Bits and Pieces

Tests on Water Pump Impellers

James Neel kindly sent me the following which was written by Geoffrey M Baker, Arizona, USA following some flow tests he did on three different types of water pump impeller.

“Here finally are the results of the flow tests I did on the 3 impellers, the standard 4 vane impeller that came with all TDs and TFs, the 6 vane impeller currently being used by most rebuild services when they offer an upgrade, and the newly designed 6 vane impeller that I had 3D printed on, using a design with a narrower rake and a curved blade.

I built a testbed on an outside table, using my drill press motor and a jig which held the water pump. I mounted a 100 gallon stock tank on the table and filled it. The reason for this was to avoid any vagaries of water pressure that might occur if I simply connected a water hose to the pump.

Tucson water pressure varies from about 30psi to 80 psi. With 100 gallons in the stock tank, I had a reasonable “head” of pressure that would not vary significantly over the course of the test (as we will only be removing 7 gallons from the tank each time). Before each test I added water to bring it back up to the same level in the big tank.
I then took a small galvanized tub and using a gallon bottle, measured how many gallons it took to fill to a known point on the tub. It took exactly seven gallons to bring the water up to the top of the first “lip” of the tub. Hence this is now a 7 gallon test…

I connected up the pump and the tank, opened the tank, and held the output hose from the water pump out and down, until water began flowing without the pump running (water can move easily around the impeller and out). I then raised the output hose until the water stopped flowing by gravity, then held it at that point for the rest of the test.

Then I started the pump and the timer simultaneously, and waited until the pump had filled the lower galvanized tub to the 7 gallon level. I stopped the timer and turned off the pump.

Here are the times it took for each impeller to transfer 7 gallons of water:

Original 4 vane water pump: 8 minutes, 16.21 seconds.

Standard 6 vane water pump: 5 minutes, 48.81 seconds (nearly a 1/3 improvement, not surprising with 6 versus 4 vanes this seems pretty appropriate!)

Modern 6 vane impeller pump: 5 minutes 18.7 seconds.

The curved modern impeller with a narrower section definitely moves more water, approximately ten percent more.

Beyond this, I make no claims for the impeller, and clearly a standard six vane, if you can buy it, is a good bang for the buck. But the modern impeller offers a 40 percent improvement over the traditional 4 vane, vs about 30% for the standard 6 vane currently on the market.

For pictures and links, look for the original threads on the improved 6 vane impeller. 

Here is the shapeways link:
I hope this data proves useful to people when they are looking at working on their cooling systems.”

Repair of Clocks in TDs and TFs

Further to Russell Dade’s endorsement of David Ward’s service the following has been received from Pete Dyke:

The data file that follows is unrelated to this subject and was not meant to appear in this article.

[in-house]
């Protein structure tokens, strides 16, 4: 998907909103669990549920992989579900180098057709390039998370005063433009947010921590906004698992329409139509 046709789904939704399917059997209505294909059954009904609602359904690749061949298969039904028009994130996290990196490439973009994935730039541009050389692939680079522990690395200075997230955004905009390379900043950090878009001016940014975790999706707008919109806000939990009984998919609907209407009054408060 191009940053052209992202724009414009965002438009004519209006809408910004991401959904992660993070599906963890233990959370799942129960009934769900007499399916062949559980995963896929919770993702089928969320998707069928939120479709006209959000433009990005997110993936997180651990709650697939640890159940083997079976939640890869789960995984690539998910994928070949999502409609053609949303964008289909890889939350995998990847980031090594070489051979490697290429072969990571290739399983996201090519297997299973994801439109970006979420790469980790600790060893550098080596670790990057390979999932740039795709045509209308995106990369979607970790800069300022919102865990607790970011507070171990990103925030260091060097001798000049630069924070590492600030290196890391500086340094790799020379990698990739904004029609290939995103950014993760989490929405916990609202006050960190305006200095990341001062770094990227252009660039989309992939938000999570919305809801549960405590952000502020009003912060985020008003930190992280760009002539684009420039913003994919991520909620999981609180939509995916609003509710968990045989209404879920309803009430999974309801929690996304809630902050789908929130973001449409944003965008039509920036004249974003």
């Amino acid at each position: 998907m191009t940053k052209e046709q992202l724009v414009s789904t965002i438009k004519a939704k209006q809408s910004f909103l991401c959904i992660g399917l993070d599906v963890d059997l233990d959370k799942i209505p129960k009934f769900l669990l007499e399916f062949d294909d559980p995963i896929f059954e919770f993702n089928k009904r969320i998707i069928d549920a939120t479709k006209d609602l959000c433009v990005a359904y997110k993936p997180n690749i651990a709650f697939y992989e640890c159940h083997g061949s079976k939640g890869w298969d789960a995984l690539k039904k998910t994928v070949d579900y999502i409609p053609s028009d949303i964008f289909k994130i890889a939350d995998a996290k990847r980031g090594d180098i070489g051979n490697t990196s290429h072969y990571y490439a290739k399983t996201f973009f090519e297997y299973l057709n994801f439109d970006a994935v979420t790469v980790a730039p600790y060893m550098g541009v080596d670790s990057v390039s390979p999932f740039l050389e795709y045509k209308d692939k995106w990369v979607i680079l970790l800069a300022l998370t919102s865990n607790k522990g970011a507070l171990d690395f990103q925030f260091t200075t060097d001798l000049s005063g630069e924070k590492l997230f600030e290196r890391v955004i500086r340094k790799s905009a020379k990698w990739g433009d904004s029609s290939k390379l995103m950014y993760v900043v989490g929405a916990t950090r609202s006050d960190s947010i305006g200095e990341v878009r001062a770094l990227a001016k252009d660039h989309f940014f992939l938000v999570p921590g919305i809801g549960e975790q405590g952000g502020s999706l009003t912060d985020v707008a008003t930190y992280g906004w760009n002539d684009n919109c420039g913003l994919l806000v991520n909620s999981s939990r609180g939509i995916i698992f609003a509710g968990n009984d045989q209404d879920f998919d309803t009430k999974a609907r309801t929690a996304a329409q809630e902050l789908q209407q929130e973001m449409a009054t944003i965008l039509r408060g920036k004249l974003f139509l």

“Just wanted to comment on David’s excellent service.

Sent him an email asking if he could look at the clock on my TD, which has not worked since I have had the car (and probably long before that!) He responded very promptly indicating he would look at it, but could not guarantee success, as he has very few spares.

Sent the clock to him via ‘before 1pm’ registered post and even by the next day, he emailed indicating that the clock had a damaged component and was not sure of success, but he would try.

After a couple more days, an email indicated that he had indeed met with success!

Clock returned, fitted back into the car and working, all within just over a week and at a cost of just £20 from David, including special delivery!

Brilliant service and communication – can’t recommend high enough.”

Ed’s note: David Ward’s e-mail address is warddavidc(at) Please substitute @ for (at).

Colour matching (Paint) (from Nick Fitzhugh)

“It is my belief that no two red coloured MGs are the same shade of red. TC4222 is red and was in need of a little attention to the edges of the wings. Obviously none of the standard reds matched and you suggested Brighton Autopaints who do custom colour matching.

My problem was to find a sample to send them for matching. None of the painted parts of the TC fit into a small envelope! It has taken over a year of searching to find an object that matched the car – there are so many red objects around any house and garden from supermarket carrier bags to mouse mats, but none were suitable. Eventually I found the perfect match – the red plastic sides of my Swiss army knife. I sent this off to Brighton and I am pleased to report that they sent back aerosols and a tin which were an exact match to both the knife and car. The car is now touched up and the join is invisible.

Brighton provided a prompt service and the result was excellent (they do cellulose paint).

Clearly the shade of Swiss army knife red which matched my MG would not match any other red MG on the planet!

Thanks for the suggestion.”